41. I have a lot of allergies which are considered an autoimmune problem so learning that stage 2 diabetes is probably related to this doesn’t surprise me. The immune system is more complicated than scientists will admit

    Posted by Ruth |
  42. I believe they are still off a little in their quest.

    One thing that I have read that has gained acceptance is the fact that inflammation leads to insulin resistance. I personally believe that insulin resistance and type 2 diabetes are one in the same, that the resistance is the first symptom of diabetes. I also believe that there are many things that can cause systemic inflammation. Some of these things are autoimmune and some are auto-inflammatory. Most diabetics CRP levels are elevated if testing is performed. Whatever is causing it, leads one down the path to type 2 diabetes. For me, I have had Ankylosing Spondylitis for some years before I was diagnosed with diabetes. AS is an auto-inflammatory disease. With medication, exercise, and weight loss all of my numbers are now back to the normal range. These include A1C, CRP, and ESR numbers.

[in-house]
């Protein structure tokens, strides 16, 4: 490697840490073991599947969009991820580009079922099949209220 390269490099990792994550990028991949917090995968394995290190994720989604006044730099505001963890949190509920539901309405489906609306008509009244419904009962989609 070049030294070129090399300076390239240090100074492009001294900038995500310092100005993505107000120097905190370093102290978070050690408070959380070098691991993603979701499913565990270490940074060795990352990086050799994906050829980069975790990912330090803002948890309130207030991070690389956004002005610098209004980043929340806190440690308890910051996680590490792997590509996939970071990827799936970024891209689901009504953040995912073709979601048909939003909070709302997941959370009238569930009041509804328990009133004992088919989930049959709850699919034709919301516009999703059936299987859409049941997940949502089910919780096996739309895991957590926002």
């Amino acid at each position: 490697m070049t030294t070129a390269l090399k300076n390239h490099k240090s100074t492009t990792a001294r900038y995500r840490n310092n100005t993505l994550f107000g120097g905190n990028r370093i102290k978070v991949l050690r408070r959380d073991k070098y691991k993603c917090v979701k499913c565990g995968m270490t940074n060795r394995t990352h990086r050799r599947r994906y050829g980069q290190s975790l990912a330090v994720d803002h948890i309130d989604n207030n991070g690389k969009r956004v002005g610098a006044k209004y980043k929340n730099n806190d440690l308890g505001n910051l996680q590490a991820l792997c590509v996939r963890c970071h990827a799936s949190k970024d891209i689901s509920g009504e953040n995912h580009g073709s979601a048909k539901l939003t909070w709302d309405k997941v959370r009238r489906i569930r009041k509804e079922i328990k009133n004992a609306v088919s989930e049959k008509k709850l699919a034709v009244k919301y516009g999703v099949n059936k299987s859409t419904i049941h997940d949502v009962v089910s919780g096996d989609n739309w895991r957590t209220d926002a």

Posted by Ted |
  43. I guess I’mjust dumb. Why would there be competition between type 1 ande type II??

    Posted by peggy brewster |
  44. For those who haven’t seen the rancor between Type 1’s and Type 2’s, I HAVE. I’m on several diabetes related websites, and every so often they erupt into a war. There are a number of Type 1’s who haven’t got a clue about the realities of Type 2, and buy into the myth that Type 2’s caused their own disease by sitting on the couch and eating Twinkies. And are VERY willing to blame them for causing their own disease. Plus negative obesity stereotypes and discriminatory statements are all too common.

    But on the other hand, there are a lot of Type 2’s who haven’t got a clue about the realities of Type 1. They don’t understand the erratic WILDLY swinging blood sugars, and the possibility of passing out from a low at any time, or the possibility of going into serious DKA if your pump cannula kinks. The need for testing 10-12 times a day, because you never know what your BG is going to do. And for children and teenagers, being the odd one out.

    So, yes, there IS rancor, and the only solution is education, and enough compassion to walk a mile in the other’s shoes.

    Posted by Natalie Sera |
  45. I have become diabetic. Do not have a family history or the usual markers. I work out everyday
    and lead an active lifestyle. Am not obese and I eat healthy. Developed diabetes at age 60. I am
    very frustrated by all the hype that lifestyle is the cause. I also have hashimoto’s disease which is autoimmune. Have always wondered if that played a role. I am having a real hard time with